Pretoria News, 21 July 2008
PLEASE NOTE: Readers wishing to reproduce and
reference this article
should contact the editors of the Pretoria News for permission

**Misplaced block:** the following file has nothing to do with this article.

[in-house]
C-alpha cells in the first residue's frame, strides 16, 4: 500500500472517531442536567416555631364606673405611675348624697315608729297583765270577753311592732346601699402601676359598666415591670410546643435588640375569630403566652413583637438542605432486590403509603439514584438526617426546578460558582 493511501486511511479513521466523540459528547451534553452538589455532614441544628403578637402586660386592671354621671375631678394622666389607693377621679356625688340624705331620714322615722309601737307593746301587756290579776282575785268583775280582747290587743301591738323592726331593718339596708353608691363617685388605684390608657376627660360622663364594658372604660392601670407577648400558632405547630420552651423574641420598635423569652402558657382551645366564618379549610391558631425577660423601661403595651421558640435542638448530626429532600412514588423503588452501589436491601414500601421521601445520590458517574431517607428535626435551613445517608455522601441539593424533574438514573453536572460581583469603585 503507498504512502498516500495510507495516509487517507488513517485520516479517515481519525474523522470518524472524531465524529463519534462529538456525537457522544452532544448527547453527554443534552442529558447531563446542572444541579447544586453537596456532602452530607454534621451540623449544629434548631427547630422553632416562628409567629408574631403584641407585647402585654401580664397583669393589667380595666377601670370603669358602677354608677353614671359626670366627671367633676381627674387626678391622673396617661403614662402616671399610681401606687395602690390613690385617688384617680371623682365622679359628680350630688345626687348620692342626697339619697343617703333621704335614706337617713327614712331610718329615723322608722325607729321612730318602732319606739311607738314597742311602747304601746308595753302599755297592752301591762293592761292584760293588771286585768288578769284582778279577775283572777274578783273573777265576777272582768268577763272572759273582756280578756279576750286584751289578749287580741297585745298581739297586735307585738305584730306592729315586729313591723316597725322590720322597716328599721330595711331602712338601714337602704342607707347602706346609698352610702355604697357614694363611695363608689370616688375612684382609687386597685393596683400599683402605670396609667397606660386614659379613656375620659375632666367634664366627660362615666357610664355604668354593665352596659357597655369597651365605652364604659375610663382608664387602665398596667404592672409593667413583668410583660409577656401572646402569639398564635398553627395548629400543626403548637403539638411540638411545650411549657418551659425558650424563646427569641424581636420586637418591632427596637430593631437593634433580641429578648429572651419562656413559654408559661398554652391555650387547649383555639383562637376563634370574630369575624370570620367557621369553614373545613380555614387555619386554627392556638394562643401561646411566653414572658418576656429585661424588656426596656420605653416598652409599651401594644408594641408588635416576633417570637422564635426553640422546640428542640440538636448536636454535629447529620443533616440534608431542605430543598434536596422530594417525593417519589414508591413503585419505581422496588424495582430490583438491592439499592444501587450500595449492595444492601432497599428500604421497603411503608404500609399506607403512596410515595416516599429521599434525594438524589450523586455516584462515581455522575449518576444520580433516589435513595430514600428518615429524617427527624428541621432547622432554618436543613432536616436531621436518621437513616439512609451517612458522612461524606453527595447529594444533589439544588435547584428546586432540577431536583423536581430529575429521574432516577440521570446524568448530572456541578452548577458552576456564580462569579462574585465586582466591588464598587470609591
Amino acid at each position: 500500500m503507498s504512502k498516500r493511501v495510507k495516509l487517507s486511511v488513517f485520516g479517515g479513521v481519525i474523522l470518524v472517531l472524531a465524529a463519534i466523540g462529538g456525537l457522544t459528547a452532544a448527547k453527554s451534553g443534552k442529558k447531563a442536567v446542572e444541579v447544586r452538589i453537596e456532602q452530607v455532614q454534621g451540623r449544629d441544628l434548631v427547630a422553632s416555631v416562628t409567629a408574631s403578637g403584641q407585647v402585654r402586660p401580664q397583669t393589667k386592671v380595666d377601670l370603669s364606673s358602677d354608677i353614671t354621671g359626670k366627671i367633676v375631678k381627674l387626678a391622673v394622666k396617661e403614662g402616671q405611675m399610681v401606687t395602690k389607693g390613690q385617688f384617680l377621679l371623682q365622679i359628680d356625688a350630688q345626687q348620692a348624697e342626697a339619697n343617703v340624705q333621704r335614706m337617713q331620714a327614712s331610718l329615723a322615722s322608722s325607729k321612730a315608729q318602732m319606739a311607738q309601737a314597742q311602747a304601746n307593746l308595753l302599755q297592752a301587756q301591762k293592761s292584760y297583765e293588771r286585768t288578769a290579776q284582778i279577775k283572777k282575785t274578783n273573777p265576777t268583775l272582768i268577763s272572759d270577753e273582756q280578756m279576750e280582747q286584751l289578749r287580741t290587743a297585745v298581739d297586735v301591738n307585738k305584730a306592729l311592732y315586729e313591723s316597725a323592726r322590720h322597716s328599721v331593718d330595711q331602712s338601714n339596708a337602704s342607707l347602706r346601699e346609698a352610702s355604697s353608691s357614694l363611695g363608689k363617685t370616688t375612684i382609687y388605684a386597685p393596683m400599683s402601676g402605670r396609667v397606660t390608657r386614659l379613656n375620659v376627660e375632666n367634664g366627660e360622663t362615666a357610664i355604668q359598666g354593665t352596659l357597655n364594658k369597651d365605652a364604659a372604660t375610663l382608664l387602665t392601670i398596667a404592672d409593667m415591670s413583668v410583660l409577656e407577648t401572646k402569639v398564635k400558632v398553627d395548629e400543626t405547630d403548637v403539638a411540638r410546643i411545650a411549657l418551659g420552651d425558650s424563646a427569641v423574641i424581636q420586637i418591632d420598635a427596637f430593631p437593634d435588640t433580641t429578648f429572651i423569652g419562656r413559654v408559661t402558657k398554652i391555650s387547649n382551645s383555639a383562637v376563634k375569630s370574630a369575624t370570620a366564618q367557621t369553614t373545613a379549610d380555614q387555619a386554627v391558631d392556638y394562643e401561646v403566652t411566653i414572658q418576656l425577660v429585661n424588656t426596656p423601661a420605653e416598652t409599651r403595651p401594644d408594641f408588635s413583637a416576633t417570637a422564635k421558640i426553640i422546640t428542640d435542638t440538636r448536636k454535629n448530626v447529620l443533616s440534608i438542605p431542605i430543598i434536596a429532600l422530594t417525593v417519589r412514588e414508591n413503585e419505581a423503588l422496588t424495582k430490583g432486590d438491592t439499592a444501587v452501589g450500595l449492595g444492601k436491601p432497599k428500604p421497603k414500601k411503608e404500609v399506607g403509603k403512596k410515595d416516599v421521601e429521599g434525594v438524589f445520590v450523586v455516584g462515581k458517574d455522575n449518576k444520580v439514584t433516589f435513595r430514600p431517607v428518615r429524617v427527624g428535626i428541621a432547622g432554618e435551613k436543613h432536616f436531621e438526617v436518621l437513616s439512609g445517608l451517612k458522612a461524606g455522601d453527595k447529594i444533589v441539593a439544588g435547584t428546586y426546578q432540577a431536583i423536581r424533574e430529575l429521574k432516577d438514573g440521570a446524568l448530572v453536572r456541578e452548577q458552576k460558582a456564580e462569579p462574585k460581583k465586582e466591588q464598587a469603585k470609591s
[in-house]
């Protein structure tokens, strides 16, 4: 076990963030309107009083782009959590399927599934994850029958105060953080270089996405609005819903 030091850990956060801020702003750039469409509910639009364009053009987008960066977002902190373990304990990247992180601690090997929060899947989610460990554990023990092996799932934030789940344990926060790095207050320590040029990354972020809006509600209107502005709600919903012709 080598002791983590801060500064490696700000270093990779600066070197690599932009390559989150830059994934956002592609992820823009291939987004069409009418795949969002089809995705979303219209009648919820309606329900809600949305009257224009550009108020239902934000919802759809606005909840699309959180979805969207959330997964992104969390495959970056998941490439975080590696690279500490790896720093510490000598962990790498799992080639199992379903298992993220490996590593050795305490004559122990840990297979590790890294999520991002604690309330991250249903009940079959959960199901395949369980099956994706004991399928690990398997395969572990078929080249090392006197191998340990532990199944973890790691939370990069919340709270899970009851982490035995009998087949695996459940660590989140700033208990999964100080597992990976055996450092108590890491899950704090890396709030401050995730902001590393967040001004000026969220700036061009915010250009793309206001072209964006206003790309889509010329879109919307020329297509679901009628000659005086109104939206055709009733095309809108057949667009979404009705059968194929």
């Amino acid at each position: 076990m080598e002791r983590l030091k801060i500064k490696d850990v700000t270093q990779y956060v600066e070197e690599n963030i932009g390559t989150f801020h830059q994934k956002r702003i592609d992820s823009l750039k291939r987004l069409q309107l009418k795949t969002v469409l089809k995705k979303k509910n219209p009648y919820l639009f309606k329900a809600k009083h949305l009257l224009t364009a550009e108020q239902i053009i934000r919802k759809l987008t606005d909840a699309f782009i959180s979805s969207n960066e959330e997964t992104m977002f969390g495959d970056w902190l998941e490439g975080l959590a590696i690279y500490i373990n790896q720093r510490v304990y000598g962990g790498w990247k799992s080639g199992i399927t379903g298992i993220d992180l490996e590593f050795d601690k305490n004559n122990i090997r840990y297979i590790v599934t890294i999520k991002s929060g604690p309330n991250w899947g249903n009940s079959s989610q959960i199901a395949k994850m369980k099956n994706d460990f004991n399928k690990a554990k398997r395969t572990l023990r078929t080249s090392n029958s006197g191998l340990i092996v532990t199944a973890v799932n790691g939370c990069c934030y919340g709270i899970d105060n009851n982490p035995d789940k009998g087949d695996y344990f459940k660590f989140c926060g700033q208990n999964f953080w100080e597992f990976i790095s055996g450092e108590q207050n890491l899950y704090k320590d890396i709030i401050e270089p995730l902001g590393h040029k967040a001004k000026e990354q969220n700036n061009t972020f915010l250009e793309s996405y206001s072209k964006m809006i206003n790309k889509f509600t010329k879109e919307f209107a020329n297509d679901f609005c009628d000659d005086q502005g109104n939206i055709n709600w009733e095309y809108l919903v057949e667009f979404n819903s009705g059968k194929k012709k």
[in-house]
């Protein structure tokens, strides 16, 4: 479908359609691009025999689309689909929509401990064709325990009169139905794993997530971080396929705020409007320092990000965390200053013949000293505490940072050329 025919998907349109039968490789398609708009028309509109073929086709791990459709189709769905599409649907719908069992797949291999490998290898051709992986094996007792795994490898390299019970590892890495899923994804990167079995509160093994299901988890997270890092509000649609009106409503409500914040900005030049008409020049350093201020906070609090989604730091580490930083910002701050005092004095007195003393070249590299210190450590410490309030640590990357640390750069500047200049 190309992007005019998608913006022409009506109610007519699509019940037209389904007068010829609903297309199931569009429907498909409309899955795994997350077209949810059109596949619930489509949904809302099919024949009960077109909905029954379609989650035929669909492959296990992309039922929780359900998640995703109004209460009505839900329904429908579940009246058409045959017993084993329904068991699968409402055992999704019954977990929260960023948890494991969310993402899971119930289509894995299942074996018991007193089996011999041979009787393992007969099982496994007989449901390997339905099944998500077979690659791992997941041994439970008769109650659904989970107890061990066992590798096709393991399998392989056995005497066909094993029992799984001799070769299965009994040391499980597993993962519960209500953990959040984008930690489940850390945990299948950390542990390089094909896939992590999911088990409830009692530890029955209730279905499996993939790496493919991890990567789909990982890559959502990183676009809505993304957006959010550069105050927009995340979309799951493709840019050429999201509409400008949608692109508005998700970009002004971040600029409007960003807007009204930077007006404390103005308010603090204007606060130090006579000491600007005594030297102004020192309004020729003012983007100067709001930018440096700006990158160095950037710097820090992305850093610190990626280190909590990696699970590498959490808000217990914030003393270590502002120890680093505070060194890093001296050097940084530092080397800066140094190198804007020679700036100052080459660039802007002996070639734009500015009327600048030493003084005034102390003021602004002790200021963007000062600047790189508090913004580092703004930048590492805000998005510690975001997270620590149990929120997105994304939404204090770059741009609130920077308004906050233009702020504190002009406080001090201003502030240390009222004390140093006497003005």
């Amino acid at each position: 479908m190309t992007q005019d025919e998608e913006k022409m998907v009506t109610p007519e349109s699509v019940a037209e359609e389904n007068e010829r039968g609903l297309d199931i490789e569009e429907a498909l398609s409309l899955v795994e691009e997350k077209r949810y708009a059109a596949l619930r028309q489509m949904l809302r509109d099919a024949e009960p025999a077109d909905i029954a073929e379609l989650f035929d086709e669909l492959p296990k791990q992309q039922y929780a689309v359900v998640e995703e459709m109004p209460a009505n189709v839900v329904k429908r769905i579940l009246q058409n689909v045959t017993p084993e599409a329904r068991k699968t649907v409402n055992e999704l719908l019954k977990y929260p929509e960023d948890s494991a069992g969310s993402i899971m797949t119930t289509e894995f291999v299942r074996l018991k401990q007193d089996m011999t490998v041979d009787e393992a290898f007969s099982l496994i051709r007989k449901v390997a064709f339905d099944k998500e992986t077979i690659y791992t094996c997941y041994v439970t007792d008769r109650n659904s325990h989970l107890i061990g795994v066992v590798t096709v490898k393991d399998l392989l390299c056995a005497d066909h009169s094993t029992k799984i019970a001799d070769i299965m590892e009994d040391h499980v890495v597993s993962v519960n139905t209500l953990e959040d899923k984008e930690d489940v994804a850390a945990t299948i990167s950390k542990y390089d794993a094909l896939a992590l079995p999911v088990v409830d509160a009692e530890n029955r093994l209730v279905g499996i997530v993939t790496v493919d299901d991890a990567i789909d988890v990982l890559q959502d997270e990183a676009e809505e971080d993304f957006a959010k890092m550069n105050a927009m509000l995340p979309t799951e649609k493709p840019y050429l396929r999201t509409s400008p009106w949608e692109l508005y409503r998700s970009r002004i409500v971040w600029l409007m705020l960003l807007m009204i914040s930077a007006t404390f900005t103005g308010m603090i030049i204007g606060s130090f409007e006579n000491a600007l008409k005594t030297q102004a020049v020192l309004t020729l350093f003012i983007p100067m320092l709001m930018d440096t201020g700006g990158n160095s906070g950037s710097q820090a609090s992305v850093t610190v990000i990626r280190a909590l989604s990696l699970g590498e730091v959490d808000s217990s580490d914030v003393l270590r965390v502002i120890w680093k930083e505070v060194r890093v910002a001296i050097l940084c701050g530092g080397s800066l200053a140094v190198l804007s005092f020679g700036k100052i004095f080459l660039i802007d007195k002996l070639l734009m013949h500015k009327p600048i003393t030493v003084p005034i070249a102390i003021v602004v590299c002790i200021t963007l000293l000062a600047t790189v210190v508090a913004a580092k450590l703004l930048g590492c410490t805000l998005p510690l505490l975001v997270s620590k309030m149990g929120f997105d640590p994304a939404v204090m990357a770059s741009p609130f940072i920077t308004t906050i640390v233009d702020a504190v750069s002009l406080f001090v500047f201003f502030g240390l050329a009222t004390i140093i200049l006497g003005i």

For more than a month, Mozambican Francisco Nobunga (57) took refuge at his Isando workplace to escape the xenophobic attacks at Ramaphosa informal settlement. Three weeks ago, he returned to his South African wife Sylvia Ntsento in the settlement hoping that peace had returned to the area. But on Friday night, brandishing picks, machetes and axes, a mob of residents stormed the shack Nobunga shares with his wife and stepchildren, dragged him outside and hacked him to death. They attempted to set his body alight. Boksburg police spokesperson Captain Siyabonga Mlumbi said four people had been arrested in connection with the murder. He could not say, however, if the murder was xenophobia-related. Yesterday, two of Nobunga's stepchildren, Mncedisa (26) and Neliswa Ntsento (32), sat inside the family's shack in Extension 5, mourning his death. Their mother, Sylvia Ntsento (52) spent the day visiting her late husband's workplace in Isando, the mortuary and the police station. Behind the family's shack, lay a blood-splattered tyre the mob had used in an attempt to set Nobunga alight. The spot where Nobunga died is a few metres from where another Mozambican, Ernesto Alfabeto Nhamuave, was burnt to death at the height of the xenophobic violence in May. It was also there that Gauteng housing MEC Nomvula Mokonyane later led a prayer meeting against xenophobia, an event that local residents shunned. Ntsento said her husband was killed despite the fact that he had a South African identity document. She and her husband had been watching television with their 5-year-old son at about 8.30pm on Friday when the mob arrived at their door. They instructed Nobunga, who held his 4-month-old son on his lap, to stand up before they started searching him. They said they were looking for a gun."When they did not find a gun, they told him to show them his South African identity document. When they noticed that his identity book had his Mozambican address, they dragged him outside," Ntsikwa said. "I screamed and threw myself into the mob, demanding that they kill me too," Ntsento said. She saw her husband sprawled in the alley. The mob was about to necklace him, but the police arrived and the mob fled. Ntsento has left her home, too afraid to return. Mlumbi said the four suspects would appear soon in the Boksburg magistrate's court on charges of murder.